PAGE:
The baseball season has come to an end and off season programs are already under way unfortunately a lot of the winter baseball programs we see are doing more harm than good.
In baseball if you can’t throw you can’t play and the throwing motion is one of the most complex movements in all of sport. The average pitch velocity in MLB is around 86mph and at this speed the internal rotation around the shoulder is about 7100 deg/sec, if you were to let your arm go at that speed it would do about 20 full rotations in one second. Add in the downward plane of the mound and there’s even more stress on the shoulder. So we have to mange the volume and intensity of throwing year round.
Our pro players who just finished the season generally won’t touch a ball until early December from there we have 16-18 weeks of progressive throwing to get ready for the next season. And it’s more than enough.
For throwing athletes, more is not better and starting your throwing program too early and especially off the mound at intensity is a formula for disaster.
The majority of throwing injuries we see are preventable and while most of them occur in the deceleration phase of throwing almost all can be traced back to bad posture, poor strength, improper throwing mechanics and inevitably over throwing – both in volume and intensity.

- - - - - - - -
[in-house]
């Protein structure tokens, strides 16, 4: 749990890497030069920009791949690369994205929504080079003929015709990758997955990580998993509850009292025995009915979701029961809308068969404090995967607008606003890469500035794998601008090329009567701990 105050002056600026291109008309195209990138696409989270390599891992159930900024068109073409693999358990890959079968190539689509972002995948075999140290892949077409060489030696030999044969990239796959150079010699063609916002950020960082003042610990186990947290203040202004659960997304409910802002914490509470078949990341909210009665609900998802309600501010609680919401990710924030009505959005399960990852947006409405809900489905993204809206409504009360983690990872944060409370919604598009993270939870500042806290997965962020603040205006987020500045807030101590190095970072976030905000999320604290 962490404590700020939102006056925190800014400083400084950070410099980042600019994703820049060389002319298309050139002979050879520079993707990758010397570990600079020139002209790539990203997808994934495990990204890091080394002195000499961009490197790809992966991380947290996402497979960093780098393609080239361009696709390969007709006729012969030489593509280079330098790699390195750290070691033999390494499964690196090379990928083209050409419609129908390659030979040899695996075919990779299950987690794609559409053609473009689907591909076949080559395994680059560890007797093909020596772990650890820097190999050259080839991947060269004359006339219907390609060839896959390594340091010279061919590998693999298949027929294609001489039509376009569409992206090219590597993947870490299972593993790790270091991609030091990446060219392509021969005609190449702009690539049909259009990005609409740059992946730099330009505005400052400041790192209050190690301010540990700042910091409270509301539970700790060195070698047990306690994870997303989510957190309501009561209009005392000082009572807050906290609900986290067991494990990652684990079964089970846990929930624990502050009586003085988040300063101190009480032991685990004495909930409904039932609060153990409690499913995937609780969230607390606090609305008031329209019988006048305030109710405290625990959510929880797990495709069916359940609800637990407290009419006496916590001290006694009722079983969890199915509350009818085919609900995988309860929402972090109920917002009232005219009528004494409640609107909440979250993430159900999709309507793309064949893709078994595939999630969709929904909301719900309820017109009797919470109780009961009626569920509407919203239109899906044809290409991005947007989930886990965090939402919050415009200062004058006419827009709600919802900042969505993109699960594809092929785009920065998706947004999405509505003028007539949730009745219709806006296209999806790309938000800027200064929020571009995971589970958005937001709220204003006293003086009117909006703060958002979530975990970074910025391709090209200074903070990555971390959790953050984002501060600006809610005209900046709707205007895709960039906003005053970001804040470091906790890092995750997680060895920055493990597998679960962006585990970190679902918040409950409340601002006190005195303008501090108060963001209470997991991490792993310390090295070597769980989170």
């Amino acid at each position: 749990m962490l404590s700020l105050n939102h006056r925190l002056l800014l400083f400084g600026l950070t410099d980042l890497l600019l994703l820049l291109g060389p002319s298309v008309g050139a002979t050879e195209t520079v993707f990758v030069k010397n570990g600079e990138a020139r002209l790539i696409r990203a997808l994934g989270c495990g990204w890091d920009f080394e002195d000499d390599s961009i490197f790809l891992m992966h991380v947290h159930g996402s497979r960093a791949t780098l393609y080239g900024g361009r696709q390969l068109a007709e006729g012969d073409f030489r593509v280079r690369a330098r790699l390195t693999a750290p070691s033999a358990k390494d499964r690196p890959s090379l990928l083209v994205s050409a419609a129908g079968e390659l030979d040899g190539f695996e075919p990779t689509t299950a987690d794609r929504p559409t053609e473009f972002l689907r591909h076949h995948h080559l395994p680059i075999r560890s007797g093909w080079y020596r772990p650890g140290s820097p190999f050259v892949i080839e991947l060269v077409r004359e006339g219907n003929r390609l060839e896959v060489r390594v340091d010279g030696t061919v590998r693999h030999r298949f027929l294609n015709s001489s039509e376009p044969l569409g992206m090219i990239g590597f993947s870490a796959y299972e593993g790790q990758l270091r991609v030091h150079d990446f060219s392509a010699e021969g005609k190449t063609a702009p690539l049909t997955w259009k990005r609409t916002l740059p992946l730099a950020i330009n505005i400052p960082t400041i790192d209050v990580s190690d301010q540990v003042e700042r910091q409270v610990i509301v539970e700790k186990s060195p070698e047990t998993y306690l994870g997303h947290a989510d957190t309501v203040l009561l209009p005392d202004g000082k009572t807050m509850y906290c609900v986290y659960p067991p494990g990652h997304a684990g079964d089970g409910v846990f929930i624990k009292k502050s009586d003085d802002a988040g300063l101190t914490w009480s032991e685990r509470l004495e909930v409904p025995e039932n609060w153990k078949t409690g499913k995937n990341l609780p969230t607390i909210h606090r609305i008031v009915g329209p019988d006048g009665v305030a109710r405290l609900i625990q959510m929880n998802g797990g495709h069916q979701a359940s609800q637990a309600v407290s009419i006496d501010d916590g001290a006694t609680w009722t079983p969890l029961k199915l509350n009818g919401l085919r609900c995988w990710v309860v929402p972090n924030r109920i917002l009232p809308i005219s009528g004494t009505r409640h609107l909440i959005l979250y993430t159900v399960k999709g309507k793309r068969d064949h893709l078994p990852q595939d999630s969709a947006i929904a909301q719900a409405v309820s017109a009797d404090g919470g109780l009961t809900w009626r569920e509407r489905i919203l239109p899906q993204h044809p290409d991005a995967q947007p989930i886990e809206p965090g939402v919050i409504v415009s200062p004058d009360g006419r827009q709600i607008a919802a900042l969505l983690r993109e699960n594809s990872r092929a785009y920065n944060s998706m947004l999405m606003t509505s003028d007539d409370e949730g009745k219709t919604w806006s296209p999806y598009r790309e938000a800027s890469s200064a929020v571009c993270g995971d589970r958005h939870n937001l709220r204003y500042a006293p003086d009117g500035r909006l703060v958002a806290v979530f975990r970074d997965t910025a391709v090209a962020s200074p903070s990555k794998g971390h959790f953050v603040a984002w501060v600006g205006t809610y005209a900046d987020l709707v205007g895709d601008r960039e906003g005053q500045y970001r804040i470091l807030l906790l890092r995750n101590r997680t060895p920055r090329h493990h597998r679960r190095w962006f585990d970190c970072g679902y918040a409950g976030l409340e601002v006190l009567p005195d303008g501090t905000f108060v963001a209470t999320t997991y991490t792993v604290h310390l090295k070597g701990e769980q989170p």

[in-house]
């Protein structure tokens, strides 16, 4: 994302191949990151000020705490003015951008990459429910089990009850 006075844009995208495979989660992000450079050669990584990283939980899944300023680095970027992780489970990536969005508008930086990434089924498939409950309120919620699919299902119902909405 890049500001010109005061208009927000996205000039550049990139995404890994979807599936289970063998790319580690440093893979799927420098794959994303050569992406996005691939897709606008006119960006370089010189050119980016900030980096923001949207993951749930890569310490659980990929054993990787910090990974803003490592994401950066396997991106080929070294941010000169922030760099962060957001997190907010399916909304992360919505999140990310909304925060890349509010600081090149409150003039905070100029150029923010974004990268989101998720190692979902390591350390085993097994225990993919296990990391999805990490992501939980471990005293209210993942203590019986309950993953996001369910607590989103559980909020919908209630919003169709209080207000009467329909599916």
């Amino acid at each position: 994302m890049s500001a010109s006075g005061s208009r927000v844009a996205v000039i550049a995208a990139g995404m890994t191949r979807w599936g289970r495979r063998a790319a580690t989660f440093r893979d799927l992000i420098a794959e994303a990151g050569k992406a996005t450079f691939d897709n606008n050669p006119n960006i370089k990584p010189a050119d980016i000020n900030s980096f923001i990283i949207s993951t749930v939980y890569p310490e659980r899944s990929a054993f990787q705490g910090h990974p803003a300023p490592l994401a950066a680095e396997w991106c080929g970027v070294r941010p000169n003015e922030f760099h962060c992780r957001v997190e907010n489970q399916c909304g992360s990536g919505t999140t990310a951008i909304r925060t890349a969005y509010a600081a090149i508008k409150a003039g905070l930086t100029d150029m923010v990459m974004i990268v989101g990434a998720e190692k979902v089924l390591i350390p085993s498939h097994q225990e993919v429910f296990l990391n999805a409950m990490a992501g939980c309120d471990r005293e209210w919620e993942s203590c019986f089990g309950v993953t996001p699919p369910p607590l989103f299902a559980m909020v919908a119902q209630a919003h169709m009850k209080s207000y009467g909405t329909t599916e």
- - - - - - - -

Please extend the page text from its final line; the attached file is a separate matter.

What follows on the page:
In terms of performance priorities for our baseball athletes they may appear similar to those of other sports but in this game (baseball) the risks are that much higher and its all due to the incredible demands of the throwing motion.
Once a performance program has been developed for an athlete (we use rest and recovery as the marker to build the program around) nutrition, posture and movement are the priorities.
1. Nutrition is King: its the number one priority in sport performance. For athletes the daily diet should look something like this: 55% Carbohydrates – preferably low glycemic, 30% Fats– goods fats like those from fish, nuts and olive oils and 15% protein – again from good sources and never more than 30g per protein feeding.
2. Posture is an Absolute: We have to have a balanced and symmetrical posture before we do anything more, its the foundation we build on. In fact, if we see any major issues in an athlete’s posture we won’t even let them throw. And, for one sided sports like baseball its critical in reducing risk of injury and maximizing performance. We work strategically on posture exercises and get the athlete well on the way to alignment before we focus on anything else.
See how your posture lines up: posture
3. Master Movement: Movement is the key to sporting success and for the throwing motion it takes years of work to master the ability to repeat an efficient and accurate throwing motion. During each season the technical side of throwing and pitching has to be coordinated with the volume and intensity of throwing to such a degree that it is almost a science in its self. This is where the destructive mistakes are made! Too much throwing, too hard and without enough recovery.
I’ve posted a sample progressive throwing program here have a look, its not built for you personally but use it as a guide as you organize your off season throwing program.
And use this early off season to work on posture, strength and proper throwing mechanics you’ll be glad you did.